It’s Tata time – Caruana & Carlsen go Dutch!

It’s that Tata time of year, when 14 of the world’s top Super GMs hope their New Year’s resolutions come true as they vie to win the Wimbledon of chess: the Tata Steel Masters in that traditional venue, Wijk aan Zee in the Netherlands!

With the tournament kicking off this weekend, and running for a fortnight until Sunday, January 28, all eyes are on how Magnus Carlsen will fare against his closest challengers: the US’s Fabiano Caruana and Wesley So, and the new world No. 3, Azerbaijan’s Shakhiyar Mamedyarov.

Wicked Wijk

It’s a totally wicked lineup, and – except for Hikaru Nakamura, who’s off to defend his Gibraltar Open title later this month instead – virtually all the world’s top 10 will be in contention at the Tata Steel Masters.

Vishy Anand, fresh from his World Rapids win in Saudi Arabia, and world title challenger Sergey Karjakin will be joined by a bevy of combative heavyweights: Russians Vladimir Kramnik and Peter Svidler, the lone Dutch representative Anish Giri, China’s Wei Yi and Hou Yifan. With the event rounded out by new Russian star Maxim Matlakov, India’s Bashkiran Adhiban, and last year’s Challengers winner, Englishman Gawain Jones, we can be sure of plenty of fireworks.

A Challenging Year

The Dutch treat for chess fans will be a dress rehearsal for the Candidates in Berlin in March, and the winner of that event will get to challenge Magnus for the world title in London in November. It’s shaping up to be a humdinger of a year for top-level chess!

Timur’s time trouble

The American blindfold king, Timur Gareyev, was in the chess news this week –not for his feats of visualization, but for failing to escape traffic gridlock. Playing at the mammoth Delhi Open in India, Gareyev got stuck in a mindboggling downtown jam, and turned up for the second round 33 minutes after the start of play (that’s 3 minutes after default time). The genial GM was allowed to play (and win against) his junior opponent, only to be bemused afterward when he heard that a hurriedly convened appeals committee had defaulted him anyway.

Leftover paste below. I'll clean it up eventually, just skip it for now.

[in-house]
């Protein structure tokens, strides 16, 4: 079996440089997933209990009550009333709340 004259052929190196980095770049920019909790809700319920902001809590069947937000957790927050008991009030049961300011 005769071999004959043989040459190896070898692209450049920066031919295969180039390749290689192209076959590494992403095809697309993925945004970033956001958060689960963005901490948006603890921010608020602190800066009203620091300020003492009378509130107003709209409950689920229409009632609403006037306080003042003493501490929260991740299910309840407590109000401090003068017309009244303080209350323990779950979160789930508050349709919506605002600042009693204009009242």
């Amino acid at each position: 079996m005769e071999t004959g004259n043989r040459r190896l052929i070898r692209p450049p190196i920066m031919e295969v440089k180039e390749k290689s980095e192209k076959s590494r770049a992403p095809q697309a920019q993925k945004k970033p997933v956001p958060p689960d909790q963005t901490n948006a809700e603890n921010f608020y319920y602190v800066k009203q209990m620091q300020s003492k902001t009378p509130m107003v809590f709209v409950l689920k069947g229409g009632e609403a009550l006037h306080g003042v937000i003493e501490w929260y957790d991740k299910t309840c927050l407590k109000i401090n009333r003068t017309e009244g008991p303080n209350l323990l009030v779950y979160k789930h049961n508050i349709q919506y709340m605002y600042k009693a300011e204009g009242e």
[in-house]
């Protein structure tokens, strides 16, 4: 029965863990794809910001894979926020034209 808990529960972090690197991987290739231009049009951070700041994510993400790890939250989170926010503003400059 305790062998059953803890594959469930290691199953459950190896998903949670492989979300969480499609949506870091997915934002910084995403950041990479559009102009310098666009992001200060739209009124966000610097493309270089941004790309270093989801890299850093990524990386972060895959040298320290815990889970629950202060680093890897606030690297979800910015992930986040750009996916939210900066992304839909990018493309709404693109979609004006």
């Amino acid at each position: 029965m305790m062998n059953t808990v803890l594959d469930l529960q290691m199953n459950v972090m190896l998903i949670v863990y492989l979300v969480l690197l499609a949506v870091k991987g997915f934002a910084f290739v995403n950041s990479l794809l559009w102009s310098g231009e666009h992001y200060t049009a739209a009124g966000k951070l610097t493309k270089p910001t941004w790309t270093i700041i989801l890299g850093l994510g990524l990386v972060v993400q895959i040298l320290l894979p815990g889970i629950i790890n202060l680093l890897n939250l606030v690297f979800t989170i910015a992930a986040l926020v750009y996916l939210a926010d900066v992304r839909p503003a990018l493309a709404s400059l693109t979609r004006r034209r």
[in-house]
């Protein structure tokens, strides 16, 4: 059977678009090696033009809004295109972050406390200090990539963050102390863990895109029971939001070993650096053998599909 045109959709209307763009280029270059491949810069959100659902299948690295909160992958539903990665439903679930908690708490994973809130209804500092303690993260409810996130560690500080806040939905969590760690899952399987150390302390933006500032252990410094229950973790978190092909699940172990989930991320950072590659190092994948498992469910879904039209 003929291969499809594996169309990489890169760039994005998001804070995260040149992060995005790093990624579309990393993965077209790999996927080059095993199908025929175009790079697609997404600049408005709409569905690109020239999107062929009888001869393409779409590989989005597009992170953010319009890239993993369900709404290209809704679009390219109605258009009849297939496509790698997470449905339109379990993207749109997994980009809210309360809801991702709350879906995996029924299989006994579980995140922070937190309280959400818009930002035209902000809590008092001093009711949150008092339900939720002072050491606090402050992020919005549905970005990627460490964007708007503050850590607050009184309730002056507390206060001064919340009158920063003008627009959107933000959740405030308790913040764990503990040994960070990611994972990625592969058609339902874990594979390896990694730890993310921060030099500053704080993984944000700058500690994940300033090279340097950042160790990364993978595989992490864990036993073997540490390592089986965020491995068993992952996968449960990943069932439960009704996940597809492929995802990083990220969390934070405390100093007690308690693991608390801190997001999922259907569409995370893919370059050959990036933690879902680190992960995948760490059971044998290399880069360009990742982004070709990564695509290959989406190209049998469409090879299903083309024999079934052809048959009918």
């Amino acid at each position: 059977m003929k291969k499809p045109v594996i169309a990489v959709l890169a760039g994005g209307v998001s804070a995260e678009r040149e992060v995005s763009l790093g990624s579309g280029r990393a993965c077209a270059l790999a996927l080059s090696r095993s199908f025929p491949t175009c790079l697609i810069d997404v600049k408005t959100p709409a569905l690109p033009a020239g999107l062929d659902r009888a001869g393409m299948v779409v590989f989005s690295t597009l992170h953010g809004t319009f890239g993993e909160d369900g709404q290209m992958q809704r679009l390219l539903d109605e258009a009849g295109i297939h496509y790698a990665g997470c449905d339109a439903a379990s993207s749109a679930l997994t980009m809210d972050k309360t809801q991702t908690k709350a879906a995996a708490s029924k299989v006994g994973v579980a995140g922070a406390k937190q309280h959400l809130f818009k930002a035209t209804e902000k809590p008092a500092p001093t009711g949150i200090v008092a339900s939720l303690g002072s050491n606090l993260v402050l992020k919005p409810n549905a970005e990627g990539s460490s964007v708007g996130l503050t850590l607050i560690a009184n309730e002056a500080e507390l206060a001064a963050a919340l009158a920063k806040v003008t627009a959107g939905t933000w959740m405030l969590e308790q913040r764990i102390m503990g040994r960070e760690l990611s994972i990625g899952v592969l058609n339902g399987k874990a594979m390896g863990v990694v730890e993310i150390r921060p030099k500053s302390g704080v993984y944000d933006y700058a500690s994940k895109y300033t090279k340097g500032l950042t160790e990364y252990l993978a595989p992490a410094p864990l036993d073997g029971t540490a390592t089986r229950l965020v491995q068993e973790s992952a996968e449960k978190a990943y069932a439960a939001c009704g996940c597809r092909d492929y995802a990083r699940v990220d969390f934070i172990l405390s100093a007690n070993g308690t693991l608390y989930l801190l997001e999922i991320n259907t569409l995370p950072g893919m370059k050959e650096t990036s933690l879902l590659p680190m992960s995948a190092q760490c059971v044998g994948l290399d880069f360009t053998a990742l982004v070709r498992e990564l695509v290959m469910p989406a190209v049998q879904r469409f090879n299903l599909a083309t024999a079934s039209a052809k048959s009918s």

This week’s free video:

This week’s FREE VIDEO is GM Arkadij Naiditsch’s ‘Winning in the Last Round’ in which he demonstrates how he beat England’s Nigel Short in a key last-round clash. Talking us through the key moments, Naiditsch explains how to cope with last-round nerves, gives tips on surprising your opponent, and shows how to play sensibly for a win.

Last newsletter’s puzzle solution:


McShane-Anand, World Rapidplay Championship, 2017. Did you find Vishy’s beautiful next move?

After 1…Qh3+!! 2 Kxh3 Rh1 was checkmate!


This week’s puzzle:

England’s Danny Gormally, playing White against Brazil’s Alexander Fier at the Hastings Masters, found a visually stunning move to take advantage of Black’s exposed king position. Can you spot the winning continuation? Answer next time.

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